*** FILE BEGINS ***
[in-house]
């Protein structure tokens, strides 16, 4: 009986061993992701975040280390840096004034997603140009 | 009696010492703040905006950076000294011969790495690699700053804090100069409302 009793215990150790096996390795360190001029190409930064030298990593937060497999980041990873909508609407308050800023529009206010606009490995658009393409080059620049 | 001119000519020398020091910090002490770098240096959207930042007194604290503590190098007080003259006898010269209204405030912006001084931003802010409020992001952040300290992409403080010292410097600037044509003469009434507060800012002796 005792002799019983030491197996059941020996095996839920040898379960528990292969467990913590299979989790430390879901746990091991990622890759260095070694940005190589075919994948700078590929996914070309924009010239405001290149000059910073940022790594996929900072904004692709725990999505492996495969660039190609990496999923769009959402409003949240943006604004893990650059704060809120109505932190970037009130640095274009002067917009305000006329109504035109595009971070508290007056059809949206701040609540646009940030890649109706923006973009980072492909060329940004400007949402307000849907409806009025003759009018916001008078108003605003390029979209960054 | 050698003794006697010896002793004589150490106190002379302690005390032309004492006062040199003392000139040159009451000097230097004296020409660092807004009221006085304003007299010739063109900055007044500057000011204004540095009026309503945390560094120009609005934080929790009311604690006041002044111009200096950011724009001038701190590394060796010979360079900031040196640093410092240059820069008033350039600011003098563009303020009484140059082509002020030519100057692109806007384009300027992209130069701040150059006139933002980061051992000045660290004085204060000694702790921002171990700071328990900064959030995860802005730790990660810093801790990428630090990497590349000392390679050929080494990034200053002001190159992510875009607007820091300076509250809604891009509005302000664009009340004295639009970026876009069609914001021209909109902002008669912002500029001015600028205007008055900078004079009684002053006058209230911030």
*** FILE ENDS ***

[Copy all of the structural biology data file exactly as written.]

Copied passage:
[in-house]
């Protein structure tokens, strides 16, 4: 009986061993992701975040280390840096004034997603140009 | 009696010492703040905006950076000294011969790495690699700053804090100069409302 009793215990150790096996390795360190001029190409930064030298990593937060497999980041990873909508609407308050800023529009206010606009490995658009393409080059620049 | 001119000519020398020091910090002490770098240096959207930042007194604290503590190098007080003259006898010269209204405030912006001084931003802010409020992001952040300290992409403080010292410097600037044509003469009434507060800012002796 005792002799019983030491197996059941020996095996839920040898379960528990292969467990913590299979989790430390879901746990091991990622890759260095070694940005190589075919994948700078590929996914070309924009010239405001290149000059910073940022790594996929900072904004692709725990999505492996495969660039190609990496999923769009959402409003949240943006604004893990650059704060809120109505932190970037009130640095274009002067917009305000006329109504035109595009971070508290007056059809949206701040609540646009940030890649109706923006973009980072492909060329940004400007949402307000849907409806009025003759009018916001008078108003605003390029979209960054 | 050698003794006697010896002793004589150490106190002379302690005390032309004492006062040199003392000139040159009451000097230097004296020409660092807004009221006085304003007299010739063109900055007044500057000011204004540095009026309503945390560094120009609005934080929790009311604690006041002044111009200096950011724009001038701190590394060796010979360079900031040196640093410092240059820069008033350039600011003098563009303020009484140059082509002020030519100057692109806007384009300027992209130069701040150059006139933002980061051992000045660290004085204060000694702790921002171990700071328990900064959030995860802005730790990660810093801790990428630090990497590349000392390679050929080494990034200053002001190159992510875009607007820091300076509250809604891009509005302000664009009340004295639009970026876009069609914001021209909109902002008669912002500029001015600028205007008055900078004079009684002053006058209230911030």